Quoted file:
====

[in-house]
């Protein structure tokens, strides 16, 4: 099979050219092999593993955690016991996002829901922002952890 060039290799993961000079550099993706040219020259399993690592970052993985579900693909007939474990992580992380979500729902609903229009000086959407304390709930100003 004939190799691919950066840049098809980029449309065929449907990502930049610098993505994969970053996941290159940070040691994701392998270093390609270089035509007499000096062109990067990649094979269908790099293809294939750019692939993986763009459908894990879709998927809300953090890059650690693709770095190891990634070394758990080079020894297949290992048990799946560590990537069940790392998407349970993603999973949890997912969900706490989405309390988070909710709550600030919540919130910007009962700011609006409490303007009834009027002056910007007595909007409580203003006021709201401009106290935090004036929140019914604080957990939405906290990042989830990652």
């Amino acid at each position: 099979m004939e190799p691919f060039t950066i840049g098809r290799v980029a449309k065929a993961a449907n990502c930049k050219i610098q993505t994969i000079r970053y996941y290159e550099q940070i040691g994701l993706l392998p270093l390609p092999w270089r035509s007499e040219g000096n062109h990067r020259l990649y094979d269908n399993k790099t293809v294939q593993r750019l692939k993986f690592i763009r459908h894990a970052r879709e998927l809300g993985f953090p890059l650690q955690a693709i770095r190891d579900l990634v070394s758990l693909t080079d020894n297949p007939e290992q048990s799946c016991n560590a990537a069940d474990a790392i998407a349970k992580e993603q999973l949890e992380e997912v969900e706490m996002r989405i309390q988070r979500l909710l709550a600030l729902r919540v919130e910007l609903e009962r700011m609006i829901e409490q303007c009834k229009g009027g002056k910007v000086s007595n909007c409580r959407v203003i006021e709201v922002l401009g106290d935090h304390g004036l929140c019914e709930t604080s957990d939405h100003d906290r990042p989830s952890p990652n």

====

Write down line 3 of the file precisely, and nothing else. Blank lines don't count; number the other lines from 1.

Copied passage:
């Amino acid at each position: 099979m004939e190799p691919f060039t950066i840049g098809r290799v980029a449309k065929a993961a449907n990502c930049k050219i610098q993505t994969i000079r970053y996941y290159e550099q940070i040691g994701l993706l392998p270093l390609p092999w270089r035509s007499e040219g000096n062109h990067r020259l990649y094979d269908n399993k790099t293809v294939q593993r750019l692939k993986f690592i763009r459908h894990a970052r879709e998927l809300g993985f953090p890059l650690q955690a693709i770095r190891d579900l990634v070394s758990l693909t080079d020894n297949p007939e290992q048990s799946c016991n560590a990537a069940d474990a790392i998407a349970k992580e993603q999973l949890e992380e997912v969900e706490m996002r989405i309390q988070r979500l909710l709550a600030l729902r919540v919130e910007l609903e009962r700011m609006i829901e409490q303007c009834k229009g009027g002056k910007v000086s007595n909007c409580r959407v203003i006021e709201v922002l401009g106290d935090h304390g004036l929140c019914e709930t604080s957990d939405h100003d906290r990042p989830s952890p990652n």